That being said, the away kit does bring in a bit more pizazz to it. A chic retro kit that is an homage to the history of soccer in British Columbia, its thick lines of black and red recall the times of old where all kits were black and white unless you went to the games in person. It’s a simple but more stylish concept, fitting perfectly with the hipster-fashion that is all the rave in the West Coast urban areas.

Overall, it’s a safe pick, but definitely one that you can improve upon as years go on.



(Photo Credit: Cavalry FC)

Cavalry FC came with a bit more of an abstract design for their home kit, opting to go with gradients rather than hard lines to distinguish its colours on the body of the kit. The staple red colour forms a sort of hazy thick sash that goes from the top-left to the bottom right, encompassing the Cavalry crest and half of the West Jet logo. The other half is painted on a gradient black colour that covers the top right side, encompassing as well the Macron logo. Meanwhile, the heart of the kit is the picturesque scene of the Canadian Rockies that adorns the bottom of the kit. It’s full of mountains, trees, and even a bison! It travels across the gradients, making it seem like the red sash is a ray of brilliant red sunlight.

The choice for the gradient is a bit questionable, giving it a Microsoft Paint feel to it, but it at least depicts a lovely scene that nicely represents the province of Alberta and its gorgeous natural landscapes.

The away kit, on the other hand, might be the most ridiculous kit I have seen in years. It essentially is like Vancouver FC’s home kit, but instead of reflective black lettering to detail the shirt from top to bottom, it just has a white lightning strike across the front. Yup. That’s it. The lightning bolt, which goes from the top left of the shirt to the bottom right, apparently represents their ardor to succeed, with the club stating that “when lightning strikes, it ignites our passion”. But in reality, its basically a black shirt with a thin red trim on the edges, and a thin lightning bolt arcing across the front. If you thought Vancouver FC’s was unimaginative…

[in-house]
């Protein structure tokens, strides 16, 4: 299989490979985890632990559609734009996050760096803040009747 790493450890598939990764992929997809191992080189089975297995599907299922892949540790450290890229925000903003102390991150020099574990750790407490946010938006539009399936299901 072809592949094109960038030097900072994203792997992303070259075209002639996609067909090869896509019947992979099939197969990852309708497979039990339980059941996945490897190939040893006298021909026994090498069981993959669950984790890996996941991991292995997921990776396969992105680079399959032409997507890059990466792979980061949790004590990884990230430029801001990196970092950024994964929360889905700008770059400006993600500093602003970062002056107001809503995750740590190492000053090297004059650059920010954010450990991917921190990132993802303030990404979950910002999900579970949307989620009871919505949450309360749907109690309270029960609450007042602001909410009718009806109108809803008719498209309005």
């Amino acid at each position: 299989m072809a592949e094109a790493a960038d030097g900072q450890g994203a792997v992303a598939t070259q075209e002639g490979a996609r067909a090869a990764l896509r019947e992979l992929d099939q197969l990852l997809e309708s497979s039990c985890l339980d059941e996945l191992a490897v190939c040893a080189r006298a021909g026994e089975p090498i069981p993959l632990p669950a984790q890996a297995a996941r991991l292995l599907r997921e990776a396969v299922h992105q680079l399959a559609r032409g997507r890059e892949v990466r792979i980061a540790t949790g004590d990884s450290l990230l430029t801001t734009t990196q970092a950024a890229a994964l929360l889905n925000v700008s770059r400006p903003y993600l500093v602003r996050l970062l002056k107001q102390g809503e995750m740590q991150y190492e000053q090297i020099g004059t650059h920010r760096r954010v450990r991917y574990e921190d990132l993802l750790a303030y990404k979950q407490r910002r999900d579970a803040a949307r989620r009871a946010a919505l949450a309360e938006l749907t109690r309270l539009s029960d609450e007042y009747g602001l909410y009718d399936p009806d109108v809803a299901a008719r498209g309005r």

Overall, the home-kit has grown on me, but the away kit feels like they let one of the players’ children design it. And they love thunderstorms.



Valour’s kits are the inverse of Vancouver FC’s kits, for me. Their home kit is very well executed, with the clever design of putting Winnipeg’s streets subtly in the background of their dark red shirt. That’s how you represent a community while keeping the design clean, minimalistic, and tasteful. I also really like that the home kit is predominantly red, with only a few accents of black and gold near the collar and the ends of the sleeves. It’s a sure-fire favourite for me.

The away kit, on the other hand, suffers similar to Vancouver FC’s home kit in that it’s basically a black kit. Sure, the texture of the black makes it seem more gritty, as if its made of asphalt or another rough material, but it lacks character beyond the confounding inclusion of the claw tear. The claw tear, in itself, is quite gimmicky. The idea to have the claw tear past the black to show the Valour red underneath is a bit tacky in my opinion. But the fact that the animal claw tear has no clear connection to any actual animal in Manitoba, and is just arbitrarily chosen to show some red underneath, is just beyond tawdry in my opinion.

Overall, a really nice home kit, and a very gimmicky and mundane away kit.



As someone who had worked at Forge FC for four years, and who loves the club to death regardless of where I live, it comes with heavy heart that I award Forge FC’s 2023 kits with the Worst Kit of the Year. Goodness gracious me, what were they thinking.